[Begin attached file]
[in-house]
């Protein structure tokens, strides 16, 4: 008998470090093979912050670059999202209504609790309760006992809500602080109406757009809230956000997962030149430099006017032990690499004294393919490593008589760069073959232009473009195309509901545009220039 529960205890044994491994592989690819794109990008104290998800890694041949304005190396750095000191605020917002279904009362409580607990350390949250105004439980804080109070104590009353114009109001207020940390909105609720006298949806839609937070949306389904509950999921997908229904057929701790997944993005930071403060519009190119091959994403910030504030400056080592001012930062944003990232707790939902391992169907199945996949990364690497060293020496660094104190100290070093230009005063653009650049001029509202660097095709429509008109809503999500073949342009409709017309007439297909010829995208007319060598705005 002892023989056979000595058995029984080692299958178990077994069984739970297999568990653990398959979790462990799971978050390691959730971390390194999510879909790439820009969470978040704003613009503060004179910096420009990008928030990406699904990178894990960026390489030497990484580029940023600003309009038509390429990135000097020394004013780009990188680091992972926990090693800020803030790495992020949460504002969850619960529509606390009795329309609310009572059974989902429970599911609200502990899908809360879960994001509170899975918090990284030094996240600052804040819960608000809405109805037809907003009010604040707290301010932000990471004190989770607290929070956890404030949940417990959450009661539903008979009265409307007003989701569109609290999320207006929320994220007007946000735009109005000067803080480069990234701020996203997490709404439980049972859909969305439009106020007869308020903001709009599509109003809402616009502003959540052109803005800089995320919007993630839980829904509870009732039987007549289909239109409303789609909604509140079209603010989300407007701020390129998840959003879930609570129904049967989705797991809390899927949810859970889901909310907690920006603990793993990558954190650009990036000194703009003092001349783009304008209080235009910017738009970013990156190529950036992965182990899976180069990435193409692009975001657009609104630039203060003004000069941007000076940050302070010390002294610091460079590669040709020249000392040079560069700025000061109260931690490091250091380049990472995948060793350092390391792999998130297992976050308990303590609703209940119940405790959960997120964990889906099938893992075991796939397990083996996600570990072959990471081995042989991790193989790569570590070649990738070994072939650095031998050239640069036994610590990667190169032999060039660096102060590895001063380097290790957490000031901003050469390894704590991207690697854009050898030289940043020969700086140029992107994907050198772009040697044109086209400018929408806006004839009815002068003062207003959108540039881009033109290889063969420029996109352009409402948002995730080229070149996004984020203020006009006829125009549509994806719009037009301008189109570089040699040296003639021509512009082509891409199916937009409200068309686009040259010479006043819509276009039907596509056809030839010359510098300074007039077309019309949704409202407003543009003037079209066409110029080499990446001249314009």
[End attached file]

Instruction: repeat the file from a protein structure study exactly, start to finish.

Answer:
[in-house]
């Protein structure tokens, strides 16, 4: 008998470090093979912050670059999202209504609790309760006992809500602080109406757009809230956000997962030149430099006017032990690499004294393919490593008589760069073959232009473009195309509901545009220039 529960205890044994491994592989690819794109990008104290998800890694041949304005190396750095000191605020917002279904009362409580607990350390949250105004439980804080109070104590009353114009109001207020940390909105609720006298949806839609937070949306389904509950999921997908229904057929701790997944993005930071403060519009190119091959994403910030504030400056080592001012930062944003990232707790939902391992169907199945996949990364690497060293020496660094104190100290070093230009005063653009650049001029509202660097095709429509008109809503999500073949342009409709017309007439297909010829995208007319060598705005 002892023989056979000595058995029984080692299958178990077994069984739970297999568990653990398959979790462990799971978050390691959730971390390194999510879909790439820009969470978040704003613009503060004179910096420009990008928030990406699904990178894990960026390489030497990484580029940023600003309009038509390429990135000097020394004013780009990188680091992972926990090693800020803030790495992020949460504002969850619960529509606390009795329309609310009572059974989902429970599911609200502990899908809360879960994001509170899975918090990284030094996240600052804040819960608000809405109805037809907003009010604040707290301010932000990471004190989770607290929070956890404030949940417990959450009661539903008979009265409307007003989701569109609290999320207006929320994220007007946000735009109005000067803080480069990234701020996203997490709404439980049972859909969305439009106020007869308020903001709009599509109003809402616009502003959540052109803005800089995320919007993630839980829904509870009732039987007549289909239109409303789609909604509140079209603010989300407007701020390129998840959003879930609570129904049967989705797991809390899927949810859970889901909310907690920006603990793993990558954190650009990036000194703009003092001349783009304008209080235009910017738009970013990156190529950036992965182990899976180069990435193409692009975001657009609104630039203060003004000069941007000076940050302070010390002294610091460079590669040709020249000392040079560069700025000061109260931690490091250091380049990472995948060793350092390391792999998130297992976050308990303590609703209940119940405790959960997120964990889906099938893992075991796939397990083996996600570990072959990471081995042989991790193989790569570590070649990738070994072939650095031998050239640069036994610590990667190169032999060039660096102060590895001063380097290790957490000031901003050469390894704590991207690697854009050898030289940043020969700086140029992107994907050198772009040697044109086209400018929408806006004839009815002068003062207003959108540039881009033109290889063969420029996109352009409402948002995730080229070149996004984020203020006009006829125009549509994806719009037009301008189109570089040699040296003639021509512009082509891409199916937009409200068309686009040259010479006043819509276009039907596509056809030839010359510098300074007039077309019309949704409202407003543009003037079209066409110029080499990446001249314009």